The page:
Promoting parties on social media is one way to get an out-of-control mess.
Promoting parties on social media is one way to get an out-of-control mess. Thinkstock

No 'publicity' a key to safe party plans

AN INCREASE in wild parties promoted on social media has made headlines across the state this week, but Warwick police officer in charge Senior Sergeant Stewart Day said while Warwick hadn't seen a spike in such events, he warned parents to be vigilant of what could happen.

"Out-of-control parties are not a major issue for us here and we certainly haven't seen an increase in them," Snr Sgt Day said.

"I think at this stage we have a good handle on parties."

He said social media was a breeding ground for communication, which could ultimately have dire consequences if the details of private parties were shared online.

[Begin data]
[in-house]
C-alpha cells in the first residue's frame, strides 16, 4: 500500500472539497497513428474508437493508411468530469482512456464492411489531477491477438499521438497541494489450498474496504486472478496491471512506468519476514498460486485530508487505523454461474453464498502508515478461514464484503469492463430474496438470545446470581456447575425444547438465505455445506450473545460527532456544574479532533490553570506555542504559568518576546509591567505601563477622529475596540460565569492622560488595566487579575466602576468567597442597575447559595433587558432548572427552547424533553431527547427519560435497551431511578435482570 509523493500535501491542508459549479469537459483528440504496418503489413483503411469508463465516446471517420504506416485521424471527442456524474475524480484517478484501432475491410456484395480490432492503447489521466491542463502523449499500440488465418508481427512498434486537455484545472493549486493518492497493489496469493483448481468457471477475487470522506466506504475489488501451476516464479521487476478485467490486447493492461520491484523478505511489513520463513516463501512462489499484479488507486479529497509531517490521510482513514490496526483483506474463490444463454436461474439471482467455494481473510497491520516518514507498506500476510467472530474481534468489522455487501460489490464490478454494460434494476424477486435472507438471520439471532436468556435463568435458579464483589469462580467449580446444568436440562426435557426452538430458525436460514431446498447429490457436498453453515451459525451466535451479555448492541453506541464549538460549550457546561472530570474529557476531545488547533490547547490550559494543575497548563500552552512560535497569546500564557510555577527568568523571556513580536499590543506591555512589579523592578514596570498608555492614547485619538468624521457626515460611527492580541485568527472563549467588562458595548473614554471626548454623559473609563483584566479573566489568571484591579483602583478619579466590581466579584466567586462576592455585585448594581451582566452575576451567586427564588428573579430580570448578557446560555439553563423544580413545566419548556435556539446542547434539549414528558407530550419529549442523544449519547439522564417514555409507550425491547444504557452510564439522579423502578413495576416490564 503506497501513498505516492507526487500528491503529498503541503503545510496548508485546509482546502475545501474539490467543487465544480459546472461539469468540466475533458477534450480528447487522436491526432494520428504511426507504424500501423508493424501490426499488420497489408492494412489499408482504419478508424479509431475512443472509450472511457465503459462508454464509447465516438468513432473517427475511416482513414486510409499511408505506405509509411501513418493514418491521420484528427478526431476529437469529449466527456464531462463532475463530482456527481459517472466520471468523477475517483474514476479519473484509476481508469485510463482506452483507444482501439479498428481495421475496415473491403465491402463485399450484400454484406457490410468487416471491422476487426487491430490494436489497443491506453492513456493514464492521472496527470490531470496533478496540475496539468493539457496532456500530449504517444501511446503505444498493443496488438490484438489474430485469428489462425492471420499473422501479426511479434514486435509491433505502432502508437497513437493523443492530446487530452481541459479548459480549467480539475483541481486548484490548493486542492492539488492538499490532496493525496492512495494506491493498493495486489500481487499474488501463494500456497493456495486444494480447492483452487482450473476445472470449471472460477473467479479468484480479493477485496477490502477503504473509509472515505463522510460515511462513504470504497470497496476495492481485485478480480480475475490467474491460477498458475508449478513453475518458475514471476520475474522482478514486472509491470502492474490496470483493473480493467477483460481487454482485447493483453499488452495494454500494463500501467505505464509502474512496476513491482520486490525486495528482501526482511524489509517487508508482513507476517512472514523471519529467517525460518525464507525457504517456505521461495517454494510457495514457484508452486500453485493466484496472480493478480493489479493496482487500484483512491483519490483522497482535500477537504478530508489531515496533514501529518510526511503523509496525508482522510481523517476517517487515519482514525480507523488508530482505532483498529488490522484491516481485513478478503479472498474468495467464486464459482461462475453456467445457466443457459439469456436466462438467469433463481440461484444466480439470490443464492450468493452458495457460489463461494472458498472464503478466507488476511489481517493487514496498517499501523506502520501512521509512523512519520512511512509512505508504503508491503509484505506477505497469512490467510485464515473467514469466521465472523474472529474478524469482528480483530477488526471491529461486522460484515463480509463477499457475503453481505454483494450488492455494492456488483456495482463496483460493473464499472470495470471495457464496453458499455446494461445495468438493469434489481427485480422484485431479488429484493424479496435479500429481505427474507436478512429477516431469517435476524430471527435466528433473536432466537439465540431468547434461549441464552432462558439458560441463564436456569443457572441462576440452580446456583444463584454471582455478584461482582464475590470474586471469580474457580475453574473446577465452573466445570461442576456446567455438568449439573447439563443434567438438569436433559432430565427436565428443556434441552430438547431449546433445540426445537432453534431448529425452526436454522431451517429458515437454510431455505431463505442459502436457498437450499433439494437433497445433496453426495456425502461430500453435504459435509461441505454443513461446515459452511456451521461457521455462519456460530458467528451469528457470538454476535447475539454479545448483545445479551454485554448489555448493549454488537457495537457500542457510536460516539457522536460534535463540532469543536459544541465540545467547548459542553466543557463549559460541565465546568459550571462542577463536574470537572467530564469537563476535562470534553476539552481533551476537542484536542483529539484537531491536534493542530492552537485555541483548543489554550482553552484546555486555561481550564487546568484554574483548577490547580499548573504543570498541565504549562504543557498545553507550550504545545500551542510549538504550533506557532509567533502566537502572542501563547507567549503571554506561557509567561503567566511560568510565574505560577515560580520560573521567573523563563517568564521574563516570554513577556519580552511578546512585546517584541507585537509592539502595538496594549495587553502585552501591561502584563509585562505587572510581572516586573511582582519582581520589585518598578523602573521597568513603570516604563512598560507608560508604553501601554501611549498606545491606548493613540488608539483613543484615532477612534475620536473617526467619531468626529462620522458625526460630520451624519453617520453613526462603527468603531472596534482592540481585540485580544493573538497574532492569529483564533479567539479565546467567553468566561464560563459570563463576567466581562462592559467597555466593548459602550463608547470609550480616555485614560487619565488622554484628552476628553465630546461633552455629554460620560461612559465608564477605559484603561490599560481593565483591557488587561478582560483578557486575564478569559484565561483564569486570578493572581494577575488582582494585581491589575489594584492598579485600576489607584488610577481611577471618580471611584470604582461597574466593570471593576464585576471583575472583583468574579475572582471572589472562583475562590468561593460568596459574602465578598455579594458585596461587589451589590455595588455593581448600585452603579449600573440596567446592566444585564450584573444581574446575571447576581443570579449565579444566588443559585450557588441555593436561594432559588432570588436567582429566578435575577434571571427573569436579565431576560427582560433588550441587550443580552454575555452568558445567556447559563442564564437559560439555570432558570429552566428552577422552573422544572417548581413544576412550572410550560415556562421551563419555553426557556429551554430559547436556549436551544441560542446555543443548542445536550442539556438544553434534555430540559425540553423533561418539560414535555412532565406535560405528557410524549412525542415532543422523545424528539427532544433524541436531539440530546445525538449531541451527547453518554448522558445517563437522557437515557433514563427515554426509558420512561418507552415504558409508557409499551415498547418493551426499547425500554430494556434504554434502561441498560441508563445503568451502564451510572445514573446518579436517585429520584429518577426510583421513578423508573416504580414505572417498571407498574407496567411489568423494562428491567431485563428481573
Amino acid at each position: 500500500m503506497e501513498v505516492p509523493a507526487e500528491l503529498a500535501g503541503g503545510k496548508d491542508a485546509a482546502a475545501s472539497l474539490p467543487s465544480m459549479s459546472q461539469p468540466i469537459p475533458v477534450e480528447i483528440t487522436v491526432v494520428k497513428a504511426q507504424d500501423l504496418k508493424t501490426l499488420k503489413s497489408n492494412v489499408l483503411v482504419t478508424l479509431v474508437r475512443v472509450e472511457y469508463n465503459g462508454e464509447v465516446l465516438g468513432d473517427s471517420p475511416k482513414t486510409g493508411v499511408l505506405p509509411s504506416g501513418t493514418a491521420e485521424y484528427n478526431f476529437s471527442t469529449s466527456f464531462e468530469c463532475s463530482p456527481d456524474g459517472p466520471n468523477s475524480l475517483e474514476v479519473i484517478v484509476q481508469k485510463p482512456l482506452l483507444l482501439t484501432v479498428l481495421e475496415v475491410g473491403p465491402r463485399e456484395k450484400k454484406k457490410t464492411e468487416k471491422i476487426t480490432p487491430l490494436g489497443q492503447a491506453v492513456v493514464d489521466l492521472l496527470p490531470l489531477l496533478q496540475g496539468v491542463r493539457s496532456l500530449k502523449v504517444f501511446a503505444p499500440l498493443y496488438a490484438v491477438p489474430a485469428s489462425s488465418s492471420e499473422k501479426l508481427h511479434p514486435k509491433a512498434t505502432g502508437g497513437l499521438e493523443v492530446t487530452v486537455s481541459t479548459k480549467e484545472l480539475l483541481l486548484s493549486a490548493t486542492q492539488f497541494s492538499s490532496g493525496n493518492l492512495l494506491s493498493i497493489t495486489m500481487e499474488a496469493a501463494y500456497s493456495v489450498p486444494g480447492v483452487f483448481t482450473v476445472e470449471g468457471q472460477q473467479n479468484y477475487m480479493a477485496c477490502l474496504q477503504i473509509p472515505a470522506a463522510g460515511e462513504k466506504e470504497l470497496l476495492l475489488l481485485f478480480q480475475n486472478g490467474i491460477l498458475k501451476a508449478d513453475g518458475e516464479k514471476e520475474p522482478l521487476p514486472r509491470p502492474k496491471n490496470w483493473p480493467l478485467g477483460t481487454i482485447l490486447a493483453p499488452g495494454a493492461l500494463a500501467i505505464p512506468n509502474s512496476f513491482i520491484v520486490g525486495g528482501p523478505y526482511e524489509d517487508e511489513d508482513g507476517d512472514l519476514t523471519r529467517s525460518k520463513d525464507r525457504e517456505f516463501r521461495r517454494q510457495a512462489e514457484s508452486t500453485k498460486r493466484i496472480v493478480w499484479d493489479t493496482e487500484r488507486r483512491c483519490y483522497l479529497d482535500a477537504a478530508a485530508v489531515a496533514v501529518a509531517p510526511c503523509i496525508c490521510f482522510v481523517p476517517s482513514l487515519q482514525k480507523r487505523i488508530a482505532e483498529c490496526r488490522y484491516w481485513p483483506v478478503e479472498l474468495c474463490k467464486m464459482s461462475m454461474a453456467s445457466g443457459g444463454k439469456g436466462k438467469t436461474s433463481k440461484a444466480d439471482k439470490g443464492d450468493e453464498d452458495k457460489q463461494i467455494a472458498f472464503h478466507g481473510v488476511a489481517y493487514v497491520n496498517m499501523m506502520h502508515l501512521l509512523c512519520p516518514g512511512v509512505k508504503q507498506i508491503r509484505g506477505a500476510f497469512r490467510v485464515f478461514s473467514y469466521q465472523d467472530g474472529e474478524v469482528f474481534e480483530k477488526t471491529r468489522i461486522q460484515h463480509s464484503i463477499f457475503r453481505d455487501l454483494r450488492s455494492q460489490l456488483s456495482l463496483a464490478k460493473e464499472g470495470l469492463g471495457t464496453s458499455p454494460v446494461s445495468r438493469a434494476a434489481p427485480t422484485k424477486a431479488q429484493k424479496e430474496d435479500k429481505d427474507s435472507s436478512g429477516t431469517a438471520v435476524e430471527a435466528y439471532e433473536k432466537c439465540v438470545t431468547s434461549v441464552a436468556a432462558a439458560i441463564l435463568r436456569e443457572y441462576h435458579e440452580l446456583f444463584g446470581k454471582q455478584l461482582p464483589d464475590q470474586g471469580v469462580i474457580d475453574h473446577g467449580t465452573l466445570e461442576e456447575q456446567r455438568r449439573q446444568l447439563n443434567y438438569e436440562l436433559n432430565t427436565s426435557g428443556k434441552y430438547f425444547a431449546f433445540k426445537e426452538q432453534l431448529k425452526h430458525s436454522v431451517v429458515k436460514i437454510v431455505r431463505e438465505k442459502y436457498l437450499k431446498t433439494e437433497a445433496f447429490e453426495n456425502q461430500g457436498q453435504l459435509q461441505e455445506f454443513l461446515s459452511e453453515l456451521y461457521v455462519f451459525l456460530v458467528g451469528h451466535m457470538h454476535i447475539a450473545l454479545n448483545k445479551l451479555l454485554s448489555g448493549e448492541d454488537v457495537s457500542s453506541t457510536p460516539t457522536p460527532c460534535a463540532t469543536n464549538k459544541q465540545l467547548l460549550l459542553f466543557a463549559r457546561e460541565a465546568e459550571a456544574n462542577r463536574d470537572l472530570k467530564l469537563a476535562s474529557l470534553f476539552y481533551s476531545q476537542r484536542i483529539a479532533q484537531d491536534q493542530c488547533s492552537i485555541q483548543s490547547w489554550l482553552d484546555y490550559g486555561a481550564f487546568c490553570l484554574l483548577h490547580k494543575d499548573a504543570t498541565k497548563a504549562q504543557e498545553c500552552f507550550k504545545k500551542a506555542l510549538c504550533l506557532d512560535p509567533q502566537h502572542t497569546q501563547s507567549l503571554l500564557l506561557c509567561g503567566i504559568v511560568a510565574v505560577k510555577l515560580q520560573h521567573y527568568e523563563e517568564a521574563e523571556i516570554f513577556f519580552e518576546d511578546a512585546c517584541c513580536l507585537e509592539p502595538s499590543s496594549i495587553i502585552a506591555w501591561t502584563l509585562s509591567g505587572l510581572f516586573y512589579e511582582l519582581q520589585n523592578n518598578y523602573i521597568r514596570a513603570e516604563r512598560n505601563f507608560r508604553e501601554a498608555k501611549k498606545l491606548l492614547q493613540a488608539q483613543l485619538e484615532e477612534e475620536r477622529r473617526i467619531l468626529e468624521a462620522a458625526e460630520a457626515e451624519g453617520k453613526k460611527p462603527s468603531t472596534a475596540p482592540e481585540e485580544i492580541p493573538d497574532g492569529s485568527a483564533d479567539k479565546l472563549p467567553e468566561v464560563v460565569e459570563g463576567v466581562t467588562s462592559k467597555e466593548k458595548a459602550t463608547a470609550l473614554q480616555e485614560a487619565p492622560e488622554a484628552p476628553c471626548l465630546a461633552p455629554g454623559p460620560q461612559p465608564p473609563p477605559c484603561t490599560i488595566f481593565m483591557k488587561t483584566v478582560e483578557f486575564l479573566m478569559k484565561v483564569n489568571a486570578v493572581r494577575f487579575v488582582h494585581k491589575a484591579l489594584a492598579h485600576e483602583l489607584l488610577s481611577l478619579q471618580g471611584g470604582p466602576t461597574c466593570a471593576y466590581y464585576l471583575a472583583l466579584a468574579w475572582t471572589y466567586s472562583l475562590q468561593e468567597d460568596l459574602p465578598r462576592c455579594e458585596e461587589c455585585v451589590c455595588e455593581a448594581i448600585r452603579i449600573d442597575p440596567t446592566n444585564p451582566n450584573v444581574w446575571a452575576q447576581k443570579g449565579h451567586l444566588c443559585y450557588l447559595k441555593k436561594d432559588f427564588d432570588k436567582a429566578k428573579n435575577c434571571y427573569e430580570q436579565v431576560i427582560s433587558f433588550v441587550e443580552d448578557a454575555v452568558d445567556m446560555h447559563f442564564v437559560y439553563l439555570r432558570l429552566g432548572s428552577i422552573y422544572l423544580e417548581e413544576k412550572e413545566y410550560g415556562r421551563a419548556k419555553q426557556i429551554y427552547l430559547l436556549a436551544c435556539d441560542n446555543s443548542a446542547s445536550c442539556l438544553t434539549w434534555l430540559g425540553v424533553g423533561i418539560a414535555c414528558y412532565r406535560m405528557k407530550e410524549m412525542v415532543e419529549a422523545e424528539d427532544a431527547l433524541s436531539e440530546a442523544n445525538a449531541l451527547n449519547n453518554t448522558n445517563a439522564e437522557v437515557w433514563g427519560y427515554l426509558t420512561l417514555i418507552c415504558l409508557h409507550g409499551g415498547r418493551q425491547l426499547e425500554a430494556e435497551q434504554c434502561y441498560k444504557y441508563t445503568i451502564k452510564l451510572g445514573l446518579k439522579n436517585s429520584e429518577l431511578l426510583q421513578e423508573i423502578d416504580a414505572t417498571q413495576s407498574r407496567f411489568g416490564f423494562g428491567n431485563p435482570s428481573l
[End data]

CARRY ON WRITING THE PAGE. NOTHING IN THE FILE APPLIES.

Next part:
"We certainly discourage people from advertising parties on Facebook and we promote the Party Safe program."

Party Safe is a police initiative that urges hosts to register their event with police and gives hosts tips on how to hold a safe party.

"People can get wristbands from us to use at their party so only invited guests can get in and we encourage security for events like after-school parties and 18ths and 21sts," Snr Sgt Day said.

"Certainly what we do want is for parents to monitor their children's' activities and if they are going to a party, try contacting the host beforehand to check the situation.

"Parents should also drop off and collect their kids from parties if they can."

As far as penalties go for hosting wild parties, Queensland police has no specific penalties in place, unless they commit an offence, unlike that of the Western Australian model which Police Minister Jack Dempsey is hoping to bring across to the east.

Under WA laws, the host of a wild party could potentially face up to a $12,000 fine and a year in jail.

Mr Dempsey said he was looking at the WA model and analysing ways to apply it to Queensland's system.



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